What is this white "cotton" on plant stems in established tank

realgwyneth

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This planted tank has been running for 20+ years, though it has had its ups and downs. Other than the addition of some plants, there have been no significant changes to the tank for months (at least since the ice storm/power failure of Feb. '23). In the last few weeks, we've noticed this white cottony stuff that's attached to some of the plant stems. Sometimes it pulls the gravel nearby into small fuzzy clumps. It's pretty sticky on the plant stems and doesn't come off with the vacuum. None of the fish seem bothered by it. No fish have gone missing to maybe account for some water quality issues. No new wood, decorations, or fish. Tank is well cycled.

65 gallon (36" x 18" x 24") freshwater tank, running for years, gets weekly water changes
AquaSky light on about 6ish hours/day at 50% (longer or more seems to trigger BBA)
Current parameters:
Ammonia: 0
Phosphates: 0.5 - 1 (from the tap water)
GH: ~120, KH: ~80
pH: 7 - 7.5
NO2: 0, NO3: <20

Current fish:
8 Schwartz corydoras
7 lemon tetras
3 zebra loaches
6 cherry barbs
5 red eye tetras (anybody want these?)
(We want to change out the gravel for sand for the corries, but that's going to take some planning and time.)

Plants: mostly anubias and java fern, some crypts, some sags, some vals. Fertilize with Aquarium Co-Op Liquid Fertilizer weekly and root tabs every couple months for the crypts, sags, vals.

Is this a fungus? Do I need to get rid of it if it's not bothering anybody?
Aquarium Plant Fuzz.jpg



Current fish:
 
fungus. add some salt

SALT
You can add rock salt (often sold as aquarium salt), swimming pool salt, or any non iodised salt (sodium chloride) to the aquarium at the dose rate of 1 heaped tablespoon per 20 litres (5 gallons) of water. If there is no improvement after 48 hours you can double that dose rate so there is 2 heaped tablespoons of salt per 20 litres.

Keep the salt level like this for 1-2 weeks.

The salt will not affect the beneficial filter bacteria, fish, plants, shrimp or snails.

After you use salt and the fish have recovered, you do a 10% water change each day for a week using only fresh water that has been dechlorinated. Then do a 20% water change each day for a week. Then you can do bigger water changes after that. This dilutes the salt out of the tank slowly so it doesn't harm the fish.

If you do water changes while using salt, you need to treat the new water with salt before adding it to the tank. This will keep the salt level stable in the tank and minimise stress on the fish.

When you first add salt, add the salt to a small bucket of tank water and dissolve the salt. Then slowly pour the salt water into the tank near the filter outlet. Add the salt over a couple of minutes.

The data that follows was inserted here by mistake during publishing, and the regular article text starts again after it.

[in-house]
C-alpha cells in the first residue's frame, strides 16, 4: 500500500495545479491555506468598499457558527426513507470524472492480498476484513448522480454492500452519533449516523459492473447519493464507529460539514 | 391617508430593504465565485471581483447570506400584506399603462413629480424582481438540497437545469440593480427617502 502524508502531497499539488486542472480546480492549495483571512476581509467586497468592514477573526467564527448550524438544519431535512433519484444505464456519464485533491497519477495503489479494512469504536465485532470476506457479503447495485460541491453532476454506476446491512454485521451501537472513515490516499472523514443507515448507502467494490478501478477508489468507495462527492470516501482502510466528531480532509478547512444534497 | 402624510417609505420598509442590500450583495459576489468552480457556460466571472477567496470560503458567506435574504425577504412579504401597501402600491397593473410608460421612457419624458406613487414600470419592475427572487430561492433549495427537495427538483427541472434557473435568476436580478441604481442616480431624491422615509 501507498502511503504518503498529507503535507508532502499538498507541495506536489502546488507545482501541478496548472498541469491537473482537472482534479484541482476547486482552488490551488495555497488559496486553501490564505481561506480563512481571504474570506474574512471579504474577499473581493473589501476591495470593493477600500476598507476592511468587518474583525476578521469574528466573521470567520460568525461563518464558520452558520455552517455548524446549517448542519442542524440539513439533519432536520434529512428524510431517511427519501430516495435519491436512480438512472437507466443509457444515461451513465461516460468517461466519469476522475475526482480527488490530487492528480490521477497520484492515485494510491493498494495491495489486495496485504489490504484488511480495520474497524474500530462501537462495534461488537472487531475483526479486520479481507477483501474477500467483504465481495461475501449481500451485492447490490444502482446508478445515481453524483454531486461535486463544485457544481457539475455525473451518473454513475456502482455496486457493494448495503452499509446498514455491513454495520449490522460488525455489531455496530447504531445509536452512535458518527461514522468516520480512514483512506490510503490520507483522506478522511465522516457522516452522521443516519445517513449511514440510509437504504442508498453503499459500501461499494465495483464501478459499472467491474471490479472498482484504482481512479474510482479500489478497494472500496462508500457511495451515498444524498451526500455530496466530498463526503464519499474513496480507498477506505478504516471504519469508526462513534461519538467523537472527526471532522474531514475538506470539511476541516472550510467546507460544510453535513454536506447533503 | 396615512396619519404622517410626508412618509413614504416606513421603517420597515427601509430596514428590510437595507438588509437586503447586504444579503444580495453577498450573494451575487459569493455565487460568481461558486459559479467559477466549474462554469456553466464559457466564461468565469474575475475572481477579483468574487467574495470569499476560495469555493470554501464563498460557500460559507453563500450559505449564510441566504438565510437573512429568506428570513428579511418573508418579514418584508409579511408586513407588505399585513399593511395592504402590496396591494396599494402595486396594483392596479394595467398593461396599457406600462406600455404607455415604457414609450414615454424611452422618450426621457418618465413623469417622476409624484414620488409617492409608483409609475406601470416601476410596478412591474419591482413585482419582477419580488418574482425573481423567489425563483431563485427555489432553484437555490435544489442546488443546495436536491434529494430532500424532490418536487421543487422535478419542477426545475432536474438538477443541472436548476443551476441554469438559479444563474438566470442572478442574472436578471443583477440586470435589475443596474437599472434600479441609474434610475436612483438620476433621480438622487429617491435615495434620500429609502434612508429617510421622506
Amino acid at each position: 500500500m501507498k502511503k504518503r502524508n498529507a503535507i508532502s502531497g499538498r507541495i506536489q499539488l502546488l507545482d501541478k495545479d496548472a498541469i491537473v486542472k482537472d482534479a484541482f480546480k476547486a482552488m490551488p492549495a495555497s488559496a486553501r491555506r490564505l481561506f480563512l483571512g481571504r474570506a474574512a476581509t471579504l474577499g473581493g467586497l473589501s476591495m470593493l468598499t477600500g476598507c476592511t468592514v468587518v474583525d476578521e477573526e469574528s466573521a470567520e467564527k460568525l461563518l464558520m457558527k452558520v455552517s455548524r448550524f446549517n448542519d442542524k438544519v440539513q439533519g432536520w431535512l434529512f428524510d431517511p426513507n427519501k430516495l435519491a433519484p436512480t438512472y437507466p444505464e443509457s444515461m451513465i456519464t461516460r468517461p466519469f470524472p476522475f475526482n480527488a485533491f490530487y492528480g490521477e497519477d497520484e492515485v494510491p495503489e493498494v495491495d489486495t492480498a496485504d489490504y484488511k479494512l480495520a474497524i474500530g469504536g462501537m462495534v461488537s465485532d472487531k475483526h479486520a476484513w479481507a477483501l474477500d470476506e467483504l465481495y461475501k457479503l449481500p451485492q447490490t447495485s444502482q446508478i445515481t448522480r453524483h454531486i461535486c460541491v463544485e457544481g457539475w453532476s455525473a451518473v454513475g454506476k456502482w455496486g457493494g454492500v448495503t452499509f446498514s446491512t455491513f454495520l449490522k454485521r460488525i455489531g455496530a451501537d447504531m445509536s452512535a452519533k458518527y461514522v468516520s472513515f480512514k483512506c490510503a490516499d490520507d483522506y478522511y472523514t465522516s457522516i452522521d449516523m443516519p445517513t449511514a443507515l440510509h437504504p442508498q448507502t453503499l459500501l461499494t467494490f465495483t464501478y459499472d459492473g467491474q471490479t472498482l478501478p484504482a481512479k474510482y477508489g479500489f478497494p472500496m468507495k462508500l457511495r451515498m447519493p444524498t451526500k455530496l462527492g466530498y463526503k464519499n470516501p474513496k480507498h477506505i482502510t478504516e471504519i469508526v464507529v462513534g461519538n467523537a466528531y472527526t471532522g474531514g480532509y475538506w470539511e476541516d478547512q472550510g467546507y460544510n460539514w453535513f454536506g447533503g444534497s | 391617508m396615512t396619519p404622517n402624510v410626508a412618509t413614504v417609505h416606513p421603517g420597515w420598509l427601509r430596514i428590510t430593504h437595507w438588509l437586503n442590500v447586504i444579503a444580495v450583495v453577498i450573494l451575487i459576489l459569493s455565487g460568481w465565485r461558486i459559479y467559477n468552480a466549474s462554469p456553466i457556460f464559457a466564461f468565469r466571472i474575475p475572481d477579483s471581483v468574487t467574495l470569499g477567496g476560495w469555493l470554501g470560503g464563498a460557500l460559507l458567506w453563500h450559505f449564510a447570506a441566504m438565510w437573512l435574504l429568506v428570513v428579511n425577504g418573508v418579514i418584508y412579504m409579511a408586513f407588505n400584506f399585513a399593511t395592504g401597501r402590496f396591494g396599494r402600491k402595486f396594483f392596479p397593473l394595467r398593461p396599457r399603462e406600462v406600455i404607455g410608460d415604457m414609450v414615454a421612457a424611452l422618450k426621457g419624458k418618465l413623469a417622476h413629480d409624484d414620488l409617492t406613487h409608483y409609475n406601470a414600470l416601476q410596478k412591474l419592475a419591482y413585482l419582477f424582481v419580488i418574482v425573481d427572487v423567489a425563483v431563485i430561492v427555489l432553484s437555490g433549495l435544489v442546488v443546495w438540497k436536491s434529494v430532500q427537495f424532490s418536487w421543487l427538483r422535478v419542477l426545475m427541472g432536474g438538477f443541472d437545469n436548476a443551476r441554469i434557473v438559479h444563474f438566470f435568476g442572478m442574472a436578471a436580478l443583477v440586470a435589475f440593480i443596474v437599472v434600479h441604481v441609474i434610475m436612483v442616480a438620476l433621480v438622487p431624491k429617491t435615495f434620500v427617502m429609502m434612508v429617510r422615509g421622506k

The white stuff appears to be out of focus.
Maybe this shot will be better?
This planted tank has been running for 20+ years, though it has had its ups and downs. Other than the addition of some plants, there have been no significant changes to the tank for months (at least since the ice storm/power failure of Feb. '23). In the last few weeks, we've noticed this white cottony stuff that's attached to some of the plant stems. Sometimes it pulls the gravel nearby into small fuzzy clumps. It's pretty sticky on the plant stems and doesn't come off with the vacuum. None of the fish seem bothered by it. No fish have gone missing to maybe account for some water quality issues. No new wood, decorations, or fish. Tank is well cycled.

65 gallon (36" x 18" x 24") freshwater tank, running for years, gets weekly water changes
AquaSky light on about 6ish hours/day at 50% (longer or more seems to trigger BBA)
Current parameters:
Ammonia: 0
Phosphates: 0.5 - 1 (from the tap water)
GH: ~120, KH: ~80
pH: 7 - 7.5
NO2: 0, NO3: <20

Current fish:
8 Schwartz corydoras
7 lemon tetras
3 zebra loaches
6 cherry barbs
5 red eye tetras (anybody want these?)
(We want to change out the gravel for sand for the corries, but that's going to take some planning and time.)

Plants: mostly anubias and java fern, some crypts, some sags, some vals. Fertilize with Aquarium Co-Op Liquid Fertilizer weekly and root tabs every couple months for the crypts, sags, vals.

Is this a fungus? Do I need to get rid of it if it's not bothering anybody?
View attachment 329960


Current fish:
The phot is actually not out of focus. That's what the white stuff looks like.
 

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  • Aquarium Plant Fuzz 2.jpg
    Aquarium Plant Fuzz 2.jpg
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fungus. add some salt
Thanks Colin. Also, just to be clear, the fungus is not on any of the fish, only on plant stems and a bit on the gravel. All the fish seem just fine. Where could the fungus have come from? The driftwood in the tank has been there for at least 10 years. The only thing added recently were some plants ... a crypt and some sags, I think (DH does the plants, I do the fish). Could it have come in with the plants?
 
Fungus or biofilm. The latter just happens, although it can be part of a new tank. In an old tank, I've never encountered it, but there's no reason that it could find an opening and appear. I would expect it to simply vanish in time, with regular water changes and the usual unreadable changes in the tank ecology.

If it starts covering everything, then maybe salt is in order, but I hate subjecting tanks to it if I don't absolutely have to. That's more of a cosmetic problem at the moment.
 
Fungus is in all tanks and only shows up when a fish or plant has damage. Then the fungus can enter the damaged tissue and appears as white fluff.
 

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